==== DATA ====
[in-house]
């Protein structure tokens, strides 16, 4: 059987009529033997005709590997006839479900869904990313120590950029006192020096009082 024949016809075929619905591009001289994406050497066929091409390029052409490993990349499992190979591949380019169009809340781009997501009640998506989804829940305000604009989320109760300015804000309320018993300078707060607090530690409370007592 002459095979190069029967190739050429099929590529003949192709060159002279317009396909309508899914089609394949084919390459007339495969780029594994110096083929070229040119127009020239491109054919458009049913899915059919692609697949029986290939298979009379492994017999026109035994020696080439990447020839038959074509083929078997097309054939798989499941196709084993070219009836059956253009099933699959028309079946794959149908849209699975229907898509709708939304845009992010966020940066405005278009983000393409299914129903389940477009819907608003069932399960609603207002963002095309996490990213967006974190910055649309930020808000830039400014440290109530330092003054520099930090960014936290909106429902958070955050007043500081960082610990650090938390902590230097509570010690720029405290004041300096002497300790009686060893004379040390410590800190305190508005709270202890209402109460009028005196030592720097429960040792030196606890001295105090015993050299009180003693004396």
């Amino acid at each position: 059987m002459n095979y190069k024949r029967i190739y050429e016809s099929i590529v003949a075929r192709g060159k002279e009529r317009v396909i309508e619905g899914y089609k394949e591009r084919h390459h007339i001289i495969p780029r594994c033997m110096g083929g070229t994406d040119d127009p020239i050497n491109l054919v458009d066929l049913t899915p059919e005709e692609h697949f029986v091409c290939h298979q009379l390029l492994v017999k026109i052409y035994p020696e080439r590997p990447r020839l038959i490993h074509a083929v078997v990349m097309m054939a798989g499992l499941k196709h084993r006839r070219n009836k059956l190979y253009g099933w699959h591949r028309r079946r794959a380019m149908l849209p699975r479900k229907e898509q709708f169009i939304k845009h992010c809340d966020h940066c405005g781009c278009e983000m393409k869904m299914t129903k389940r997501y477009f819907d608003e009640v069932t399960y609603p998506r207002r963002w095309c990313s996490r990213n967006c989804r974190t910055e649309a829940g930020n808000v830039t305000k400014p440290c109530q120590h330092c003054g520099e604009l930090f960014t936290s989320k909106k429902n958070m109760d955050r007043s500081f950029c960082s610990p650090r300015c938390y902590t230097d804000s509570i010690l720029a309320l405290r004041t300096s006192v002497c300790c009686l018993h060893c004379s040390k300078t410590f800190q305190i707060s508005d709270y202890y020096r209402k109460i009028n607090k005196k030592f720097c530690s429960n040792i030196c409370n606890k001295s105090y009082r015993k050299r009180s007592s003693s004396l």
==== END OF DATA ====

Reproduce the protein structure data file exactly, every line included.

[in-house]
């Protein structure tokens, strides 16, 4: 059987009529033997005709590997006839479900869904990313120590950029006192020096009082 024949016809075929619905591009001289994406050497066929091409390029052409490993990349499992190979591949380019169009809340781009997501009640998506989804829940305000604009989320109760300015804000309320018993300078707060607090530690409370007592 002459095979190069029967190739050429099929590529003949192709060159002279317009396909309508899914089609394949084919390459007339495969780029594994110096083929070229040119127009020239491109054919458009049913899915059919692609697949029986290939298979009379492994017999026109035994020696080439990447020839038959074509083929078997097309054939798989499941196709084993070219009836059956253009099933699959028309079946794959149908849209699975229907898509709708939304845009992010966020940066405005278009983000393409299914129903389940477009819907608003069932399960609603207002963002095309996490990213967006974190910055649309930020808000830039400014440290109530330092003054520099930090960014936290909106429902958070955050007043500081960082610990650090938390902590230097509570010690720029405290004041300096002497300790009686060893004379040390410590800190305190508005709270202890209402109460009028005196030592720097429960040792030196606890001295105090015993050299009180003693004396």
């Amino acid at each position: 059987m002459n095979y190069k024949r029967i190739y050429e016809s099929i590529v003949a075929r192709g060159k002279e009529r317009v396909i309508e619905g899914y089609k394949e591009r084919h390459h007339i001289i495969p780029r594994c033997m110096g083929g070229t994406d040119d127009p020239i050497n491109l054919v458009d066929l049913t899915p059919e005709e692609h697949f029986v091409c290939h298979q009379l390029l492994v017999k026109i052409y035994p020696e080439r590997p990447r020839l038959i490993h074509a083929v078997v990349m097309m054939a798989g499992l499941k196709h084993r006839r070219n009836k059956l190979y253009g099933w699959h591949r028309r079946r794959a380019m149908l849209p699975r479900k229907e898509q709708f169009i939304k845009h992010c809340d966020h940066c405005g781009c278009e983000m393409k869904m299914t129903k389940r997501y477009f819907d608003e009640v069932t399960y609603p998506r207002r963002w095309c990313s996490r990213n967006c989804r974190t910055e649309a829940g930020n808000v830039t305000k400014p440290c109530q120590h330092c003054g520099e604009l930090f960014t936290s989320k909106k429902n958070m109760d955050r007043s500081f950029c960082s610990p650090r300015c938390y902590t230097d804000s509570i010690l720029a309320l405290r004041t300096s006192v002497c300790c009686l018993h060893c004379s040390k300078t410590f800190q305190i707060s508005d709270y202890y020096r209402k109460i009028n607090k005196k030592f720097c530690s429960n040792i030196c409370n606890k001295s105090y009082r015993k050299r009180s007592s003693s004396l």